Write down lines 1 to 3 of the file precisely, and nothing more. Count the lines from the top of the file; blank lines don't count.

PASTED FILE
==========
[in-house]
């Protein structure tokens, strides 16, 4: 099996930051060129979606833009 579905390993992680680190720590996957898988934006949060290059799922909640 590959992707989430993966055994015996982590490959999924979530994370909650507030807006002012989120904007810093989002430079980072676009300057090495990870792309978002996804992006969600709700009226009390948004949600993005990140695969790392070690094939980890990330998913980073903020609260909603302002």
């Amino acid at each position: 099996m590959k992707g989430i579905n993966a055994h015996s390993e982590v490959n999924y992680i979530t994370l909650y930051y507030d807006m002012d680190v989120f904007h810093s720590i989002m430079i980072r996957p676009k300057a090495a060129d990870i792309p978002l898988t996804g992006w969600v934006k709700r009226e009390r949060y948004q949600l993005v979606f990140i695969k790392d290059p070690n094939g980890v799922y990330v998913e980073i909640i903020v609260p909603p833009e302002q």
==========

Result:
[in-house]
């Protein structure tokens, strides 16, 4: 099996930051060129979606833009 579905390993992680680190720590996957898988934006949060290059799922909640 590959992707989430993966055994015996982590490959999924979530994370909650507030807006002012989120904007810093989002430079980072676009300057090495990870792309978002996804992006969600709700009226009390948004949600993005990140695969790392070690094939980890990330998913980073903020609260909603302002």
């Amino acid at each position: 099996m590959k992707g989430i579905n993966a055994h015996s390993e982590v490959n999924y992680i979530t994370l909650y930051y507030d807006m002012d680190v989120f904007h810093s720590i989002m430079i980072r996957p676009k300057a090495a060129d990870i792309p978002l898988t996804g992006w969600v934006k709700r009226e009390r949060y948004q949600l993005v979606f990140i695969k790392d290059p070690n094939g980890v799922y990330v998913e980073i909640i903020v609260p909603p833009e302002q």